Mark RogersSo, what kind of a Chief Executive am I? Perhaps more importantly, what kind of a person am I?

Well, these are things that you’ll make your mind up about as you come across me and, hopefully, read my blogs and Tweets. And, if you spot me, stop me and introduce yourself – then you can also find out first hand. Getting to meet you all will, I know, be an impossible task – but don’t let that get in the way of making introductions whenever possible.

And, as well as wanting you to find out a little about what makes me tick, I thought you might also like some background.

I was born on Holy Island, Anglesey a little while back now and grew up a services child as my Dad was in the Royal Air Force. For my first nine years I lived with my Mum, Dad and older Sister (Sue) on various air bases around the UK and I have never harboured a grudge that, unlike Sue, I missed out on three years in Singapore. This is the price you pay for always being able to tell her you are five years younger.

Service life meant that we moved around a fair amount and, to be honest, I can’t readily recall all the places we lived – or all the schools I went to. But I do remember my favourite primary school teacher: Miss Black (The Ruts, Stanmore). She is responsible, along with my Mum and her Mum, for a love of reading (and a less endearing intolerance of poor spelling and punctuation – be warned). It’s possible that Miss Black is also the reason I went into teaching – but that is probably more consciously attributable to another teacher I came across in secondary school (more anon) and, ultimately, my wife.

When I was nine my Dad left the RAF, but we continued our peregrinations as he became a travelling salesman for Electrolux. This resulted in him working in the West Midlands (Birmingham to be precise), Surrey and Bedfordshire – and it was in a small village in North Bedfordshire that the family settled down long enough for me to undertake a largely uninterrupted secondary education (Pilgrim School, Bedford). In those days I was sporty (rugby, rugby, rugby – my Dad scorned the beautiful game), but I also revised hard enough to pass some exams and get a place at University. With support at home, but also aided and abetted by another hugely influential teacher – Miss Robinson this time – and an ambitious headteacher (Mr Cornwell), I passed the entrance exam for Oxford and had three of the best years you could wish for at Worcester College (BA Honours, Modern History – and Rugby). I am immensely proud to be the first in my family to go to University (just as before me, my Dad had been the first in the family to get to Grammar School by winning a scholarship). This reads like showing off – and maybe it is – but the wider message is also pretty clear about the power and importance of education.

Having completed my undergraduate studies, I left Oxford to do voluntary work in a residential special school in deepest Buckinghamshire. Here my teaching ambitions took further shape and the 12 months I spent at MacIntyre Care not only persuaded me to do a PGCE, but also introduced me to my future wife.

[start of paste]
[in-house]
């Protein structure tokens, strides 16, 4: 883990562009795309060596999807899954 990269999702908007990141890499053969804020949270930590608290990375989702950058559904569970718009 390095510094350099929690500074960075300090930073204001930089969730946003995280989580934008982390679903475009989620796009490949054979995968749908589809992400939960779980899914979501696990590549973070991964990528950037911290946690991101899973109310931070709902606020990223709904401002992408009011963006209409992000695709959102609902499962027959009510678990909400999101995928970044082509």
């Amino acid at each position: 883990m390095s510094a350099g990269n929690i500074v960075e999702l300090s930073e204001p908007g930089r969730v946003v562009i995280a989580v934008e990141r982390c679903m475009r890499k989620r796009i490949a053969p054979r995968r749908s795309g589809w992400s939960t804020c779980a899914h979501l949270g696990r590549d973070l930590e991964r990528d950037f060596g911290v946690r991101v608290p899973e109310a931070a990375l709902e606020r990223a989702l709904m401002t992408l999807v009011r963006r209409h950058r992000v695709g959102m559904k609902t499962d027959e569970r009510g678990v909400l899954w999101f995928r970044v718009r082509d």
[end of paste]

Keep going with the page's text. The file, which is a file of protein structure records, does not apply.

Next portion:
And in 1985 I was finally ready for the world of work! I set out on 17 fabulous years of teaching pupils with severe and profound learning difficulties – and I know for sure that I learnt much more than anything I ever taught the children and young people in my care. I have my wife, Kate (officially Catherine, but variously Kate, Kit and Kitty), to thank for this – she turned a callow youth into someone with a purpose. In fact, two purposes because the day I started work (a training day) was also the day we were married – and I’ve tried to maintain a work-life balance ever since.

Kate and I have two sons – Andrew and Matthew. Andrew lives in New Zealand with his partner Nicky and their daughter Charlotte. Matthew’s married to Natalie and they live in London (with a cat called Flower – don’t ask). They are all teachers (except for Charlotte and the cat – but I don’t fancy their chances of escaping the profession in due course!). Kate also teaches. I am now the odd one out.

Anyway, before forsaking my education vows, I weaved my way up the country working in schools in Bedfordshire, Northamptonshire, Knowsley and Tameside, finally becoming a headteacher in 1994 in Denton. I did this for seven years before being lured into local government in 2001 when Tameside Council offered me a secondment to lead its inclusion and access service. And I never looked back. I’d had more than a decade and a half of fabulous years teaching (well, most of them were fabulous most of the time; the children were, of course, fabulous all of the time), but a new vista opened up in front of me and, ultimately, a new career path. Sometimes I get asked if I miss teaching and I say “yes, of course”. But I also say that I so enjoy what I do now that I want to stick with that. And now Birmingham has completely grabbed my attention and is definitely going to give me all the new horizons I need (and much, much more I’m sure) for a very long time to come.

As I imagine you know, prior to Birmingham I was in Solihull for eight years (as Chief Executive from 2007 and, until 2009, also Director of Children’s Services). I came back to the West Midlands via Stockport where I’d had the time of my life helping to bring in Every Child Matters, whilst Solihull taught me how to be a Chief Executive.

So, here I am in Birmingham – excited by the prospect of working with the administration, the whole council, all of the staff team, our partners and – most importantly – our communities to ensure this is a City that is prosperous, fair and democratic. Together we can make a positive difference to people’s lives.


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